Sever's disease is an injury to a child's still developing foot structure, specifically an inflammation in the heel's growth plate due to muscle strain and repetitive stress. It is common in young
athletes and children who have problems with pronation. Sever's Disease usually occurs in children age 8, 14 years of age when the child's bones are still in the growth stage and the growth plates
have not become ossified.
Heel pain is very common in children because of the very nature of their growing feet and legs. In children, the heel bone (the calcaneus) is not fully developed until the age of 14 or older. Until
then, new bone is forming at the growth plate of the foot (the apophysis, located at the back of the heel), an area which is softer than others due to its role in accommodating the growth. Repetitive
stress on the growth plate due to walking, running and sports causes inflammation in the heel area. Because the heel's growth plate is sensitive, repeated running and pounding on hard surfaces can
result in pediatric heel pain. Children and adolescents involved in football, soccer, running or basketball are especially vulnerable. Over-pronation (fallen arches and rolling inwards of the feet)
will increase the stress on the growth plate and is therefore a significant cause and a major contributing factor to heel pain in children.
Symptoms of calcaneal apophysitis may include pain in the back or bottom of the heel, Limping, walking on toes, difficulty running, jumping, or participating in usual activities or sports. Pain when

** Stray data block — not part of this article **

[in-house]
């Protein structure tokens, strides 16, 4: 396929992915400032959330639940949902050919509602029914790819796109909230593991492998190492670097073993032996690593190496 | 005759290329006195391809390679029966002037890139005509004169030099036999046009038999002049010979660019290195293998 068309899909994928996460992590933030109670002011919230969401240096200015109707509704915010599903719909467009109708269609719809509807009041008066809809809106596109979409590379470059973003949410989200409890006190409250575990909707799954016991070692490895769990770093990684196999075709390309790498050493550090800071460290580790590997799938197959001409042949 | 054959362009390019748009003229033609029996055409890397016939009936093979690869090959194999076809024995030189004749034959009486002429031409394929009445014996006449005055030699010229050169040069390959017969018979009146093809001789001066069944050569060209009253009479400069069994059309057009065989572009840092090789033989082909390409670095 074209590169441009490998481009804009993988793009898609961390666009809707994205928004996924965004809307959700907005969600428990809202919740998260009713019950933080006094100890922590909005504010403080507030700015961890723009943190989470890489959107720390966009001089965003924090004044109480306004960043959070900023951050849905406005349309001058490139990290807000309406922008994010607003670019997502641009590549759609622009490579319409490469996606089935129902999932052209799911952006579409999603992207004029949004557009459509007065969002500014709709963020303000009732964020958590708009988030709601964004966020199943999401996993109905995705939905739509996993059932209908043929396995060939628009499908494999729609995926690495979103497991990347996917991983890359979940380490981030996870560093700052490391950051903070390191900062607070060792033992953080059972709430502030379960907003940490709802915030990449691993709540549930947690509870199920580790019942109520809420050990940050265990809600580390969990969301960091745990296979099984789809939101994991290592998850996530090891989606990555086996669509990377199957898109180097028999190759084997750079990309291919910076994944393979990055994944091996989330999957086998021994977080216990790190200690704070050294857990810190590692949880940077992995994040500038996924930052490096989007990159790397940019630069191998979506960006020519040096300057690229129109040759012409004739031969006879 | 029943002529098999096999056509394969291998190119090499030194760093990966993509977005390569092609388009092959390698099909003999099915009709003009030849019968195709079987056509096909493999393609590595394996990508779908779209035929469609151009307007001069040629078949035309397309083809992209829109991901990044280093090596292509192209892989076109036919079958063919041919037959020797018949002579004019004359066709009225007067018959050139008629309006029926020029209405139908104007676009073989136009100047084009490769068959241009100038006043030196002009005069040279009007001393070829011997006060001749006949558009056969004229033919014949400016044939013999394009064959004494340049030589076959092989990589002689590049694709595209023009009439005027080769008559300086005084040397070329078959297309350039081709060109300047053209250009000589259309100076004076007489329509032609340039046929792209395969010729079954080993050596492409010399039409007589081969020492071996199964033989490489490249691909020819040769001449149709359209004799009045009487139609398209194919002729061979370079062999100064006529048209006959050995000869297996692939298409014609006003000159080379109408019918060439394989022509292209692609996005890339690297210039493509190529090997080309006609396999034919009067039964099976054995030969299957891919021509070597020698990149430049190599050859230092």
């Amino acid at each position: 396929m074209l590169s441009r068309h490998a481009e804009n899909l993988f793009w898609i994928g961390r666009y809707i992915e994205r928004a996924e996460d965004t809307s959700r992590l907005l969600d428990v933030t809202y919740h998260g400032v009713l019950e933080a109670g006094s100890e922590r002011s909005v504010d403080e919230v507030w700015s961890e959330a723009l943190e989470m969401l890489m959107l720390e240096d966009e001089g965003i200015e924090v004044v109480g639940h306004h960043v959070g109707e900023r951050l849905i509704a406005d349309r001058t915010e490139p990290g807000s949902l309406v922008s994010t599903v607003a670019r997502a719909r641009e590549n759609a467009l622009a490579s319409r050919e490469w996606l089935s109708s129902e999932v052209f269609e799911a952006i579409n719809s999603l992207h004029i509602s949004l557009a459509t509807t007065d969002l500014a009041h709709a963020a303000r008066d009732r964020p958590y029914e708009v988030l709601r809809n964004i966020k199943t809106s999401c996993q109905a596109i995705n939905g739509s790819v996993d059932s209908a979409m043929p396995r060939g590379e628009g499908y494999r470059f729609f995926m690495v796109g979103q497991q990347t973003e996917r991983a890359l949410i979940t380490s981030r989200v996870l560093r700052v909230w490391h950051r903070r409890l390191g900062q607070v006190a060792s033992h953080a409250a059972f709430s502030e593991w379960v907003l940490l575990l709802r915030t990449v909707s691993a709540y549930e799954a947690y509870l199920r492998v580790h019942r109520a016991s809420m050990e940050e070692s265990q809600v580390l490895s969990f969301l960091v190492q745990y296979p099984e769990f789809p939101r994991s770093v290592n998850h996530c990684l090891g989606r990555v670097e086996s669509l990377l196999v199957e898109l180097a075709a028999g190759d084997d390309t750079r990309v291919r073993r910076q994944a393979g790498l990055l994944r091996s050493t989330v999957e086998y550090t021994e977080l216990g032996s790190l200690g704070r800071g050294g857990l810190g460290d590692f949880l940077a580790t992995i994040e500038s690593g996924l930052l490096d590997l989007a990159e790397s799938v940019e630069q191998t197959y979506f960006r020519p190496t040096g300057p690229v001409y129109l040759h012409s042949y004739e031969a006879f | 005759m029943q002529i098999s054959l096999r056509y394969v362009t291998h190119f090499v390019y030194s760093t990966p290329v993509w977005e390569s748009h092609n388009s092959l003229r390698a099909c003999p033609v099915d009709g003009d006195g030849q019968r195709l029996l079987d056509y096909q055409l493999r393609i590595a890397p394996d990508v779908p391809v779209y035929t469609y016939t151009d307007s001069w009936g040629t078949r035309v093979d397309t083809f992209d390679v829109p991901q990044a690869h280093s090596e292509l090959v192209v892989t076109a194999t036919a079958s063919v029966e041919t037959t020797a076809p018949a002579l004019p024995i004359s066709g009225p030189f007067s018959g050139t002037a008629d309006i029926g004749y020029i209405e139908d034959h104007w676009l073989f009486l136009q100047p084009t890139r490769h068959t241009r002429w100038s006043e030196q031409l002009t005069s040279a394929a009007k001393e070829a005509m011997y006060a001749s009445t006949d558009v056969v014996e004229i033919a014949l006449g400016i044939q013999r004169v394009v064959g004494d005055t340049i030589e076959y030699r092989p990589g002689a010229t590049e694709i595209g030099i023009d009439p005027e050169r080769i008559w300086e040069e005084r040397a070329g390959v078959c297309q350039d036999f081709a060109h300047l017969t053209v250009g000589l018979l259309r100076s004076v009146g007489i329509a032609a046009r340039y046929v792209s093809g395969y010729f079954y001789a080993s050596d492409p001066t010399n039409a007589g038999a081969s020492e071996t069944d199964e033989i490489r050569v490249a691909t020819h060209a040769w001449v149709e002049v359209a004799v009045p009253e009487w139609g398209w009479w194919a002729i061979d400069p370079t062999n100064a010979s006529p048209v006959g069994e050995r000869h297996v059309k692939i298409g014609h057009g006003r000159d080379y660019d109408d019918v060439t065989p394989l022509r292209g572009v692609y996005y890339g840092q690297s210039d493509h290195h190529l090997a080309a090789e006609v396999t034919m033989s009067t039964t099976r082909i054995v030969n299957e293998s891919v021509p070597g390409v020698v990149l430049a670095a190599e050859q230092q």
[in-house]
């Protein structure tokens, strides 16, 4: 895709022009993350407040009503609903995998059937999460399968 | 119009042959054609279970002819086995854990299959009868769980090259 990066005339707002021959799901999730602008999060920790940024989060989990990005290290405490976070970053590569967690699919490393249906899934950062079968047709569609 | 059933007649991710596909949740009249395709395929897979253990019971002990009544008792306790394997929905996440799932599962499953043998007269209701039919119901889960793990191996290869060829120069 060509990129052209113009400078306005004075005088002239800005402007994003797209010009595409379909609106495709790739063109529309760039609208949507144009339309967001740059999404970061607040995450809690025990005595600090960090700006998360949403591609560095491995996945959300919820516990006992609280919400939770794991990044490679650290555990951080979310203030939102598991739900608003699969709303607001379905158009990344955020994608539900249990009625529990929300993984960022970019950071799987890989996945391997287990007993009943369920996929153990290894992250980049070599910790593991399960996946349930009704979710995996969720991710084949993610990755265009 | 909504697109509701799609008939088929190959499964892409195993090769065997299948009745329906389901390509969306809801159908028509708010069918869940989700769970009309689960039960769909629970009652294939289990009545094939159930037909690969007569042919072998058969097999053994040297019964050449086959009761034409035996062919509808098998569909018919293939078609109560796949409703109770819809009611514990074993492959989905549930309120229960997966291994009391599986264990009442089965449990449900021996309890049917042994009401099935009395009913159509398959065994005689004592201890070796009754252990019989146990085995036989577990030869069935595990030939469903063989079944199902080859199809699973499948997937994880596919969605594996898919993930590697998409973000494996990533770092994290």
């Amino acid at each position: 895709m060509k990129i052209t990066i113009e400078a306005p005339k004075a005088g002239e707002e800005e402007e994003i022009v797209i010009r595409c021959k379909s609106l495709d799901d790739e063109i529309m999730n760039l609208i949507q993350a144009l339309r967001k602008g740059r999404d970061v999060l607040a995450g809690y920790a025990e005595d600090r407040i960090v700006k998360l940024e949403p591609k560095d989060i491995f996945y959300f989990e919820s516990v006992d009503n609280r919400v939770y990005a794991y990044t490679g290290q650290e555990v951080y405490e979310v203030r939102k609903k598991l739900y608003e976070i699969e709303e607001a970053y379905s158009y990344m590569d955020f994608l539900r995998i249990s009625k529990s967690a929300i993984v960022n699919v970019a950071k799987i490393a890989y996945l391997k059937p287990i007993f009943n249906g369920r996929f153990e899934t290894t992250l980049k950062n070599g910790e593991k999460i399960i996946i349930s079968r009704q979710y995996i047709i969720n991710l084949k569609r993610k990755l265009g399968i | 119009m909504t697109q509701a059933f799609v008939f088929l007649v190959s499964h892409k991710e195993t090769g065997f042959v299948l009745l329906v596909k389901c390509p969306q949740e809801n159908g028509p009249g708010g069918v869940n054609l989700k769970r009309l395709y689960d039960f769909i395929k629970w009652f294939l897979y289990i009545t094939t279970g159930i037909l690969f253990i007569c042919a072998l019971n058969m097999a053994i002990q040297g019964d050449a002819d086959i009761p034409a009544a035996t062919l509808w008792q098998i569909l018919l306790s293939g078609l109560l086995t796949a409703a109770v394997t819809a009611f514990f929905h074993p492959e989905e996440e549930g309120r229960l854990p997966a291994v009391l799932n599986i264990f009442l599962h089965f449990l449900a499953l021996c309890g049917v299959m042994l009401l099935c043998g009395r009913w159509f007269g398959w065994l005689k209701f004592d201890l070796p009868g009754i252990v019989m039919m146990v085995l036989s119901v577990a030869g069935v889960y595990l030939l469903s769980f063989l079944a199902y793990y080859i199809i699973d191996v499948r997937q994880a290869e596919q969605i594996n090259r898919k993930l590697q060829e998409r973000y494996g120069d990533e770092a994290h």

the sides of the heel are squeezed.
To diagnose the cause of the child?s heel pain and rule out other more serious conditions, the foot and ankle surgeon obtains a thorough medical history and asks questions about recent activities.
The surgeon will also examine the child?s foot and leg. X-rays are often used to evaluate the condition. Other advanced imaging studies and laboratory tests may also be ordered.
Non Surgical Treatment
The simplest form of treatment is rest. Symptoms usually peak during activity. If the growth plate of the heel is allowed ample rest time and the amount of pressure is reduced, circumstances will
improve. To aid in decreasing pain and swelling, wrap the heel with an ice pack. Your podiatrists at Advanced Foot & Ankle of Arizona will provide you with the perfect guide to recovery. After
examination of the affected foot, time taken off from physical activity may be recommended. Stretching exercises and physical therapy will help strengthen the tendons and muscles surrounding the
Sever?s disease is self-recovering, meaning that it will go away on its own when the foot is used less or when the bone is through growing. The condition is not expected to create any long-term
disability, and expected to subside in 2-8 weeks. Some orthopedic surgeons will put the affected foot in a cast to immobilize it. However, while the disease does subside quickly, it can recur, for
example at the s It is more common in boys, although occurs in girls as well. The average age of symptom onset is 9-11.